Surrounded by fugitives

"Surrounded by Fugitives" is the title of an article in Readers Digest that received worldwide circulation. The article dealt with the fact that millions of unserved arrest warrants litter the file drawers of courts and law enforcement agencies throughout the nation, with almost nothing being done about them. The subjects of these warrants are committing most of the serious crimes.

Here is a sampling of just two recent days' headlines in a local paper: "Man, teen shot inside apartment"; "Gunmen take hotel safe, cash drawer"; "Robber targets convenience store"; "Knife is used to rob gas station"; "Three robbers tie up pair, ransack home"; "Bank robber hit up two tellers in Vista"; "Man with trash-bag disguise robs store"; "Pockmarked man robs La Jolla bank." And this is just a splinter of the crime that occurred on those two days.

Sheriff Bill Kolender confirmed that, as of Jan. 14, there were 100,588 arrest-warrants outstanding in San Diego County alone. One hundred and thirty one of those warrants were for wanted murderers. Most of those murder warrants have been outstanding for more than 10 years. More than 300 warrants were for robbers, and on and on.

Kolender also confirmed that the balance in unserved warrants "continues to rise."

I had a long and pleasant conversation with the warrant boss of the Sheriff's Department. A fellow ex-Army combat-arms officer, Kolender could not have a better, more dedicated officer in charge of getting warrants served. But, as the sheriff points out, the Sheriff's Department is the only local law enforcement agency that provides a full-time, warrants-service team.

Why is serving warrants important? The nature of crime is that it is committed by a small percentage of the male population. In other words, the root cause of crime is criminals. Arrest criminals and the crime rate goes down. Leave them to roam the streets of our communities and you reap a daily, disgusting diet of headlines as above.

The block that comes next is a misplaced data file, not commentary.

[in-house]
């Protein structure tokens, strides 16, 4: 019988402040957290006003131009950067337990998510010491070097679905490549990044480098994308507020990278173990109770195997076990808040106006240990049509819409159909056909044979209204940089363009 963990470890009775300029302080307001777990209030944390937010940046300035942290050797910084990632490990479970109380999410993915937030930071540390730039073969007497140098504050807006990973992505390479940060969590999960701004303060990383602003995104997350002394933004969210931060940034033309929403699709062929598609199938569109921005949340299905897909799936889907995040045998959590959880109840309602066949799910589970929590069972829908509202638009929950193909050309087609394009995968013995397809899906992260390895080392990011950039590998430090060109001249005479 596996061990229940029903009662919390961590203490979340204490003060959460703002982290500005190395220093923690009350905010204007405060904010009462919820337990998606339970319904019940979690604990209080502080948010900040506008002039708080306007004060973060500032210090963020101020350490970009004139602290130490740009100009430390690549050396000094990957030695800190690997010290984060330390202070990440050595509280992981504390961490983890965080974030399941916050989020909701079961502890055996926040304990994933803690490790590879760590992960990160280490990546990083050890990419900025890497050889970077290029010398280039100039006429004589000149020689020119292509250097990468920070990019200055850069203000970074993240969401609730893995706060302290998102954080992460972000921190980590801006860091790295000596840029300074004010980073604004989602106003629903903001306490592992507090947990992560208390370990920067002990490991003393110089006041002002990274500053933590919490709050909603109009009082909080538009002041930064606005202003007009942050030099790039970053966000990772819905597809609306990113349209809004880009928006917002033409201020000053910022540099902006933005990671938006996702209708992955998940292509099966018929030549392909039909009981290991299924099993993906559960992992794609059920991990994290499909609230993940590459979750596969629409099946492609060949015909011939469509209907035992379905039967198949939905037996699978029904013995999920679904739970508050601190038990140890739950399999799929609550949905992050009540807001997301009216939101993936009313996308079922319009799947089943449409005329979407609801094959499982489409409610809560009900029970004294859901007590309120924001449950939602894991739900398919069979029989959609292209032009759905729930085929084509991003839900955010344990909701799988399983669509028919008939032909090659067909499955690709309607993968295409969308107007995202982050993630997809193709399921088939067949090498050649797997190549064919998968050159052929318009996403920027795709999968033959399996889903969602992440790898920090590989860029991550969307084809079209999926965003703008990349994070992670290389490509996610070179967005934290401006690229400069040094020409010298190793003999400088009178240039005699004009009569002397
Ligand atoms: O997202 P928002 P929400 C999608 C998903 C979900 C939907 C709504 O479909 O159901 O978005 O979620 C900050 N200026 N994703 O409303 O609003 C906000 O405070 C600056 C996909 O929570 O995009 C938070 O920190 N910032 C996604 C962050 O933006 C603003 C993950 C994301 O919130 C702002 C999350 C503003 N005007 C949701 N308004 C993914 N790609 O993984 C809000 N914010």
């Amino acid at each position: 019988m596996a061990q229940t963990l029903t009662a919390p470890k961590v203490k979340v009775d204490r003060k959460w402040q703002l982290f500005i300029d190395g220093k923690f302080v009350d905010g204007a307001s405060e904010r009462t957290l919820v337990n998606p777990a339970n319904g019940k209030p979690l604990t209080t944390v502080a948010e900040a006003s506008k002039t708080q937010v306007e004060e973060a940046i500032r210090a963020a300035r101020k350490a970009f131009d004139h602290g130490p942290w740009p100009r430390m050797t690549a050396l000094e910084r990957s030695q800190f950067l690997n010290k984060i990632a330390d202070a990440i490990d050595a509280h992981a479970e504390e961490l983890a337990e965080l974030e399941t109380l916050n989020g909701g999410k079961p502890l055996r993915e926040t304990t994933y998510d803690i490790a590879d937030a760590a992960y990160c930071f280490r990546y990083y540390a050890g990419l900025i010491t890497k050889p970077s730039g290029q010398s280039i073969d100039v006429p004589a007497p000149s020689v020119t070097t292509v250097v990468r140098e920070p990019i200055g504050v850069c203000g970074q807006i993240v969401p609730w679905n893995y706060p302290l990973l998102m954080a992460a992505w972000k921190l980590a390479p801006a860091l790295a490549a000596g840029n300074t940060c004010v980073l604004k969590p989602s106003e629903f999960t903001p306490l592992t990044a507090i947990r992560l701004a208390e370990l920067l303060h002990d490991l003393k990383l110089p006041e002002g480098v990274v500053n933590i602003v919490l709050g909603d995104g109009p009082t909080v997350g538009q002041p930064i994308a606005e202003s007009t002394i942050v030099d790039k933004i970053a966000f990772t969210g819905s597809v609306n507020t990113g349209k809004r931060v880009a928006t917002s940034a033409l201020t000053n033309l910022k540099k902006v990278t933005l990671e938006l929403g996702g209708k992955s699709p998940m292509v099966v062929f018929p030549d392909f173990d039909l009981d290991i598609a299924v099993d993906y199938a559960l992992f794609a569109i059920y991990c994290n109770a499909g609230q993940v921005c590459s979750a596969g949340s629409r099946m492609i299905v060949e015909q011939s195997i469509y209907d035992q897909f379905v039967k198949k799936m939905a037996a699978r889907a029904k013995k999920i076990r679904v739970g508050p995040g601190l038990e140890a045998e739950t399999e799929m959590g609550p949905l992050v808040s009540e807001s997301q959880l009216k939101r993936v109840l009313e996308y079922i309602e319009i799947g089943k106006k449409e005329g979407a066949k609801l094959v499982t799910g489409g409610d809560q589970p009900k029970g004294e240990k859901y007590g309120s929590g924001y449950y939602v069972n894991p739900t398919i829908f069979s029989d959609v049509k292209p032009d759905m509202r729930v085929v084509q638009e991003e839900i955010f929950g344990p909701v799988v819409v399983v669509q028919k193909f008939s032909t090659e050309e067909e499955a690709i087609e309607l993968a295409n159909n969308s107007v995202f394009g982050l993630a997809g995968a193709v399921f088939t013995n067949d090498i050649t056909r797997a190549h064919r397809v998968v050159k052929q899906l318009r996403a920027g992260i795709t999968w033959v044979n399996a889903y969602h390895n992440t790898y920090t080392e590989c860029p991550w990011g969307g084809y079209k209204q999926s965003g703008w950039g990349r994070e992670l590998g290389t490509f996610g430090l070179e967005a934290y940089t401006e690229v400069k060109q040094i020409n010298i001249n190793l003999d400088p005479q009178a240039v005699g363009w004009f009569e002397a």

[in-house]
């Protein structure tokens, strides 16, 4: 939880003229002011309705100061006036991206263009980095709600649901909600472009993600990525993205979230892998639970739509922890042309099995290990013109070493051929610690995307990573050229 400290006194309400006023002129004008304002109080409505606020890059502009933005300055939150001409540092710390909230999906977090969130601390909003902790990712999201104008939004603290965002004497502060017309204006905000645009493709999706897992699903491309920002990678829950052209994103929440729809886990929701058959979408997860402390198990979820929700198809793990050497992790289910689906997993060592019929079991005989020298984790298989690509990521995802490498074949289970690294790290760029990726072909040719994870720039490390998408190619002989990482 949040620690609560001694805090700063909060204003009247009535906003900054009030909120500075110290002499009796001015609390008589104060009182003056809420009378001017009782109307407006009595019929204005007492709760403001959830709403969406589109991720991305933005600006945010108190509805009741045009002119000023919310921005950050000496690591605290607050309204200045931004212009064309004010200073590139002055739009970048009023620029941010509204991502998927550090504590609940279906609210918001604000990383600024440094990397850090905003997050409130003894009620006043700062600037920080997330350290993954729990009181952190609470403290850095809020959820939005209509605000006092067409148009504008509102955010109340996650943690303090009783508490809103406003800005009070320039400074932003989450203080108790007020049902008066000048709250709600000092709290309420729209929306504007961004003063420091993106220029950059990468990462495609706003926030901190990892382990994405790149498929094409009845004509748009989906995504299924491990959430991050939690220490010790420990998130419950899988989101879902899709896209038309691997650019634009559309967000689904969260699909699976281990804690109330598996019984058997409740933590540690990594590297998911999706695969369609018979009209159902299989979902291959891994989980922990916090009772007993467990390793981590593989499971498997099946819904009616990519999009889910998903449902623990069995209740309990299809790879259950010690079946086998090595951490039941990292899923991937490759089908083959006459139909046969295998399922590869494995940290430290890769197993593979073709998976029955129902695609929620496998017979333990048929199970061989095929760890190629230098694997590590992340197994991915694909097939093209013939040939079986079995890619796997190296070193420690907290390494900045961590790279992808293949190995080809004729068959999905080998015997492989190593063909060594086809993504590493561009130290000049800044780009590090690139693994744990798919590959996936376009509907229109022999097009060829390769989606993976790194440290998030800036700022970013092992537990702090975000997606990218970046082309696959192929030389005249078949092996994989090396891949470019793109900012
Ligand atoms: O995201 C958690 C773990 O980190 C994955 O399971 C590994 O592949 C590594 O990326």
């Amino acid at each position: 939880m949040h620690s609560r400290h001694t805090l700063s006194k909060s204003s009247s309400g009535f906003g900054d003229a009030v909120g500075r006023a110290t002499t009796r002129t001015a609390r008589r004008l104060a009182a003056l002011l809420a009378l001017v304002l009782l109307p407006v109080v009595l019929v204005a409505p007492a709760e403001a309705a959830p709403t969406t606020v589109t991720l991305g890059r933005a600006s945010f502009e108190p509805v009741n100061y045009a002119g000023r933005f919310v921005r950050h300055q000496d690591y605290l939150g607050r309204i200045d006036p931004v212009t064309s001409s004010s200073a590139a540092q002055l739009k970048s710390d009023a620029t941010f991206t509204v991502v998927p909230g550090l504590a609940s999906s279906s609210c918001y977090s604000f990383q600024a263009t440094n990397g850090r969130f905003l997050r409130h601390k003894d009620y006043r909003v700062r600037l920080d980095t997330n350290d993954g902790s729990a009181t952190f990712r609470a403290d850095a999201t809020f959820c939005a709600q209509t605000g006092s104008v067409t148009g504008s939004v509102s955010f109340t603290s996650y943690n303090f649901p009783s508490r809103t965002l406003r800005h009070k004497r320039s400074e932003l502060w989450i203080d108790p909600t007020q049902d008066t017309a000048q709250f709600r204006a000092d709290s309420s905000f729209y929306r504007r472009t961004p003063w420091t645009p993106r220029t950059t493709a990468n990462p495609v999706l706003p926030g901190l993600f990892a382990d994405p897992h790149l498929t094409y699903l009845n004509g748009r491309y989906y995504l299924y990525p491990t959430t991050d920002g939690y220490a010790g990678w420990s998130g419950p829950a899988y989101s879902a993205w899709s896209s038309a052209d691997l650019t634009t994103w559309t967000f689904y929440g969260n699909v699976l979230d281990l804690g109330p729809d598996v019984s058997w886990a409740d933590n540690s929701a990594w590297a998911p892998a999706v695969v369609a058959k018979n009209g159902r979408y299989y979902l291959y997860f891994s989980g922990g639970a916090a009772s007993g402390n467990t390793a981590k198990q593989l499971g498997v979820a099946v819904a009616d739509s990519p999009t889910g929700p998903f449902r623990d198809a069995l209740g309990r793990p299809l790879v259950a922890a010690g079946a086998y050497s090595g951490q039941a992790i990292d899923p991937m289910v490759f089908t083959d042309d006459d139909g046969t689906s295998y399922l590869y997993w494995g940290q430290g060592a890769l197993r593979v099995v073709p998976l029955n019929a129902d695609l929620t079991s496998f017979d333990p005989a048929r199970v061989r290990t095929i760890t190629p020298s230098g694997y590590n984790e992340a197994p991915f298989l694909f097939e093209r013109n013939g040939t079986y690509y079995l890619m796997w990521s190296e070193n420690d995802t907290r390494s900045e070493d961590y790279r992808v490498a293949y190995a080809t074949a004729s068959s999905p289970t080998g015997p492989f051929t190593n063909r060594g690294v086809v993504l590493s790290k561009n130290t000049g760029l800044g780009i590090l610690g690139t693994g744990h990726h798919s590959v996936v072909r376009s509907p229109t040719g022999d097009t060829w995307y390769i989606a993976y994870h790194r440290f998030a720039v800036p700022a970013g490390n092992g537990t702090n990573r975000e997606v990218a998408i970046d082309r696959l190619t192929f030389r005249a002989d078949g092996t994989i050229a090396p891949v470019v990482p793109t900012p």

The best way to arrest criminals is to serve arrest warrants. No further probable cause or investigation is necessary. And the best way to discover people with outstanding warrants is to enforce traffic laws. Those criminals are driving around our streets looking for their next victims.

The statistical fact is that you are not likely to be the victim of a serious crime, though way too many are. The problem is that once you are a victim, it's too late to do much about the system.

The current system is sorry indeed. It is the duty of every -- I repeat every -- law-enforcement officer and agency to serve arrest (and bench) warrants.

However, logically enough, for that duty to become incumbent on a police officer, the court needs to notify the law-enforcement agency that a particular warrant has been issued. Do you believe that we have an effective system in place to accomplish that here in 2005?

We do not. Once a month, the Sheriff's Department, acting as the court's marshal via contract, prints out a list of current warrants by geography and mails it to various agencies.